Fifty years is a long time to have a career in any type of industry. However fifty years in the cut throat music business is a miracle unto itself. Not to mention a relevant, successful run in not only one but several fields.
Grammy Award winning guitarist / songwriter / producer extraordinaire BOB KULICK began his musical profession at 16 – when most high schoolers are still trying to figure out where they’re going in life – appearing on the 1966 album, ‘Winchester Cathedral’ from the Random Blues Band, the “baby band” that Bob played in that played The Café Wha in New York’s Greenwich Village alongside Jimmy James and the Blue Flames (later rechristened Jimi Hendrix). “This was the first club gig I had experienced and it completely changed my world!” recalls the guitarist.
1973 saw Kulick make the connection that he has been associated the most with throughout his career. He auditioned for – and got passed over by – KISS. Instead of being dejected the six stringer aligned himself with the band over the years, playing on the studio material on ‘KISS Alive 2.’ providing solos on the ‘Killers’ album, co-writing “Naked City” from ‘Unmasked’ and guesting on Paul Stanley’s 1979 solo album and tour a decade later. He even suggested his brother to the band. “It took multiple tries but we finally got him there!” Bob laughs.
Aside from KISS, Bob has, of course, played with Meat Loaf, Balance, Lou Reed, W.A.S.P., Skull, Murderer’s Row and several other bands and studio projects over the years.
Fifty one years after making his recording debut, the well-respected axe slinger has decided it’s time to release his first actual solo album, Skeletons in the Closet. Kulick explains, “I started writing new music in 2015 which then turned-into songs co-written with my former Balance bandmate, Doug Katsaros and my brother Bruce. I’ve had the thought of doing a solo project using some of the musicians I had worked with in the past for some time. Now armed with 4 new original songs my girlfriend (photographer, Julie Bergonz) introduced me to producer Bobby Ferrari at Vegas View Recording and he loved the idea of working with me, the guest artists and the four new songs and that introduction led to the making of this album.
A ten song affair, Skeletons in the Closet is half brand new songs and half material from his storied past. “The idea of doing these new songs / retrospective songs as one CD only came to me after the new original songs were done. Then we added our cover of “Goldfinger” and pulled five of my all-time favourite songs out from my “closet” creating Skeletons in the Closet.”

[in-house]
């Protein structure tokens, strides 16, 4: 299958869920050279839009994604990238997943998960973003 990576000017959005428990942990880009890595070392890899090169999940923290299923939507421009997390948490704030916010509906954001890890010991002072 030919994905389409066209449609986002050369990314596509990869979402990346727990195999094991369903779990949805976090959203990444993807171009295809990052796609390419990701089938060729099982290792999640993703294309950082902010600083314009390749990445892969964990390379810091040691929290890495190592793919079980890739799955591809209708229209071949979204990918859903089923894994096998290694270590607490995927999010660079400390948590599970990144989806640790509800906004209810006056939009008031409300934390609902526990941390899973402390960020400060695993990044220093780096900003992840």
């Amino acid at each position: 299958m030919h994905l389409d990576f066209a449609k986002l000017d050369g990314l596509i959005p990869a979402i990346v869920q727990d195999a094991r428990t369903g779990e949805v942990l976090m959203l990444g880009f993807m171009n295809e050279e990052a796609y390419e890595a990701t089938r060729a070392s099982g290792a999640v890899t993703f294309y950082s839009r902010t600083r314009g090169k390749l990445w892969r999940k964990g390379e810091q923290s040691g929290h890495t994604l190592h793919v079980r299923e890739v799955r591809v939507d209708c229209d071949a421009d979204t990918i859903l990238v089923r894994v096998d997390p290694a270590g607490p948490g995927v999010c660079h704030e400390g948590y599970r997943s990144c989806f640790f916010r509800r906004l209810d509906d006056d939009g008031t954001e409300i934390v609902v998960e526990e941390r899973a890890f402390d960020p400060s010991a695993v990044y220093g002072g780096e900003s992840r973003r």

Kicking off with “Rich Man,” the uplifting track is the lyrical juxtaposition between what we don’t have and being “rich” because we have “you” – a girlfriend, lover or a guitar or whatever it is that makes
everything else alright. “Not Before You,” co-written with Bob’s brother Bruce, is a specific reference to, in this case, a new love. “London,” Bob says, “is Jack the Ripper sideways. Our homage to Sweeney Todd and a 6 / 8 tempo and feel that, with Dee Snider’s vocal, takes you to that place in London where ‘No one hears you scream in the darkness.’ Frankie Banali’s unique drumming concept helped turn this into a larger than life song. “Goldfinger” is a tongue in cheek tribute to James Bond films – a heavy version of the classic Shirley Bassey song. “Player” is a theme we’re all familiar with – getting “played by someone.” This is another take on that story. Bob’s back catalogue begins its appearance with Murderer’s Row’s “India” with an Indian / mid-eastern metal double bass drum guitar gallop and with a coral sitar solo played by Kulick. With the title track, Bob states, “I often look to start and / or end recorded songs by setting a mood, vibe or sound effect that ‘speaks.’ In “Skeletons in the Closet” you can hear the skeleton sounds in the beginning of the song, helping set the dark mood.” “Can’t Stop the Rock” “was written produced and recorded when David Eisley and I came up with the Sponge Bob song “Sweet Victory.” This is another “rock” lyric song but a fun one we came up with which went great with “Sweet Victory” at that time. From Bob’s Skull days, “Guitar Commandos” sees him trading lead guitar licks with his brother Bruce. “It’s basically a song about the road and touring,” he says. Wrapping up the album, “Eyes of a Stranger” is a song about how crazy love is. “The ups and downs of love, ya know, but also an uplifting and driving track to finish things off.”
It’s said that the best things always take time. With Skeletons in the Closet BOB KULICK drives that expression home.
Musicians appearing on Skeletons in the Closet include:
Lead vocalists – David Glen Eisley, Andrew Freeman, Todd Kerns, Robin McAuley, Dennis St. James, Dee Snider, Vick Wright.
Bassists – Kjell Benner, Bobby Ferrari, Bruce Kulick, Dennis St. James, Rudy Sarzo, Chuck Wright
Keyboardists – Doug Katsaros, Jimmy Waldo
Drummers – Vinnie Appice, Frankie Banali, Chuck Burgi, Scot Coogan, Brent Fitz, Bobby Rock, Jay Schellen, Eric Singer